Monsters in a Mist-locked Kingdom: The Shepherd King by Rachel Gillig

Monsters in a Mist-locked Kingdom: The Shepherd King by Rachel Gillig

One Dark Window and Two Twisted Crows (Orbit Books,
September 27, 2022, and October 17, 2023). Cover design by Lisa Marie Pompilio

I enjoy a good fairy tale. Also a well told-gothic romance. My true love, of course, is monster movies. I’m not sure I’ve ever seen a novel that took a stab at mixing all three. At least, not until I read this tasty copy on the back of One Dark Window:

Elspeth Spindle needs more than luck to stay safe in the eerie, mist-locked kingdom she calls home — she needs a monster. She calls him the Nightmare, an ancient, mercurial spirit trapped in her head…

When Elspeth meets a mysterious highwayman on the forest road, her life takes a drastic turn. Thrust into a world of shadow and deception, she joins a dangerous quest to cure the kingdom of the dark magic infecting it. Except the highwayman just so happens to be the King’s own nephew, Captain of the Destriers… and guilty of high treason.

One Dark Window is the debut novel by California author Rachel Gillig, the opening book in a duology. Sequel Two Twisted Crowns arrives later this year.

[Click the images for a Window into a larger world.]

Back cover for One Dark Window

I bought One Dark Window after holding a copy in my hands for about ten seconds at Barnes & Noble last month. However, even if I hadn’t, I certainly would have ordered a copy after reading Archita’s review at The Chicago Review of Books.

The opening chapter of Rachel Gillig’s debut novel One Dark Window, is itself a dark window, inviting readers to look into the misty woods where shadows stalk, explore the medieval town of Blunder with its superstitions and prejudices, and collect the arcane “Providence” cards (not unlike a Tarot deck or a set of Oracle cards) that bestow certain magical powers upon the wielder. Gillig renders this world in delicious, evocative prose and familiar Gothic imagery. Much of the narrative follows Elspeth Spindle, whose family has kept the knowledge of her “infection” a secret from society at large. Infected children, learns the reader, often manifest supernatural abilities and hence, are swiftly put to death in the King’s dungeons. But Elspeth’s family does not know that she carries a five-hundred-year-old spirit at the back of her mind: the “Nightmare” who grows stronger as she (the Gothic heroine in every sense of the term) slowly degenerates…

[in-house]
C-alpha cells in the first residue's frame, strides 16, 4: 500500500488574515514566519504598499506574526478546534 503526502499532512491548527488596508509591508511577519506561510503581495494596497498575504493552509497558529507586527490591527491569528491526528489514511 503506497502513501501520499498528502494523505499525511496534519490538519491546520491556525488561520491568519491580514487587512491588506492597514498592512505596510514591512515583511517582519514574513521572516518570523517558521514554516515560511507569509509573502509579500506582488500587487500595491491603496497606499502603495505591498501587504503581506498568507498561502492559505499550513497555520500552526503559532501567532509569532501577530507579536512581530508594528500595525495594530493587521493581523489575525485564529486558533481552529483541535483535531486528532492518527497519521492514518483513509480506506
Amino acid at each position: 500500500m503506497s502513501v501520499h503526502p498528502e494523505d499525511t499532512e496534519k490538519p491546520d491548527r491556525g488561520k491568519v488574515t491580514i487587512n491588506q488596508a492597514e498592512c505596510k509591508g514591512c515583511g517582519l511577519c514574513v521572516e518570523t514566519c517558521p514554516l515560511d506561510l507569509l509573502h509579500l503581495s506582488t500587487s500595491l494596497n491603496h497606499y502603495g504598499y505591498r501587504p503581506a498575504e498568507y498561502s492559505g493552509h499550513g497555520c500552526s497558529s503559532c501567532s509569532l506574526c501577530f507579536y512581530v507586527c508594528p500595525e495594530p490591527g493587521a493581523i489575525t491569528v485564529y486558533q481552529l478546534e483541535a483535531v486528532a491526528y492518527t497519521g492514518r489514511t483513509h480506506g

Gillig builds her folk horror tale slowly and smartly. Elspeth’s yellow-eyed Nightmare speaks almost entirely in rhyme even as he bestows her with the strength to fight her assailants. In a Cinderella-like twist, her stepmother looks down on her, so Elspeth grows up with her aunt’s family at the edge of the woods… Elspeth is pulled into a conspiracy plot led by Ravyn Yew, the Captain of the King’s “Destriers,” the soldiers who are tasked with maintaining law and order as well as hunting down infected children…

One Dark Window is a page-turner. Gillig’s lush language is somewhat reminiscent of Alix E. Harrow’s excellent portal fantasy, The Ten Thousand Doors of January, as well as Robin McKinley’s redolent fairytale retellings such as Spindle’s End, Beauty, and Deerskin, in which evocative prose and atmospheric settings take precedence over plot and characterization. Gillig’s own prose is steeped in rhymes and Gothic signifiers (wilting roses, crumbling stone castles, Grimms’ fairytale woods, and so on) that carefully construct a richly detailed and decadent world that at once feels familiar, distinctive, and wistful.

Here’s all the details.

One Dark Window (396 pages, $18.99 trade paperback/$6.99 digital/$15.33 audio, September 27, 2022)
Two Twisted Crows (368 pages, $18.99 trade paperback/$9.99 digital/$25.55 audio, October 17, 2023)

Both are published by Orbit Books, with covers designed by Lisa Marie Pompilio.

See all our coverage of the best fantasy and SF series on the market here.

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